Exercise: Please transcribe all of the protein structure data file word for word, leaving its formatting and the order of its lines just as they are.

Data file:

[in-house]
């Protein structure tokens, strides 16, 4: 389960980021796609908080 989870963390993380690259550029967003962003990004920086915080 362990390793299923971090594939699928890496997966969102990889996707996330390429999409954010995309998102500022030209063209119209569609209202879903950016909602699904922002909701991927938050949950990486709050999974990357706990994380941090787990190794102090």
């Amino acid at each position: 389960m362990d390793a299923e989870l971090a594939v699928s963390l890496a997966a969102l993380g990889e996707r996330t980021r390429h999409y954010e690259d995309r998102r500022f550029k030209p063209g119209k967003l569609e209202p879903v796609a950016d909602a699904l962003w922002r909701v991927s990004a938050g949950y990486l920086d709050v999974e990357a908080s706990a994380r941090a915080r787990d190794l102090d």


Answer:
[in-house]
């Protein structure tokens, strides 16, 4: 389960980021796609908080 989870963390993380690259550029967003962003990004920086915080 362990390793299923971090594939699928890496997966969102990889996707996330390429999409954010995309998102500022030209063209119209569609209202879903950016909602699904922002909701991927938050949950990486709050999974990357706990994380941090787990190794102090």
């Amino acid at each position: 389960m362990d390793a299923e989870l971090a594939v699928s963390l890496a997966a969102l993380g990889e996707r996330t980021r390429h999409y954010e690259d995309r998102r500022f550029k030209p063209g119209k967003l569609e209202p879903v796609a950016d909602a699904l962003w922002r909701v991927s990004a938050g949950y990486l920086d709050v999974e990357a908080s706990a994380r941090a915080r787990d190794l102090d």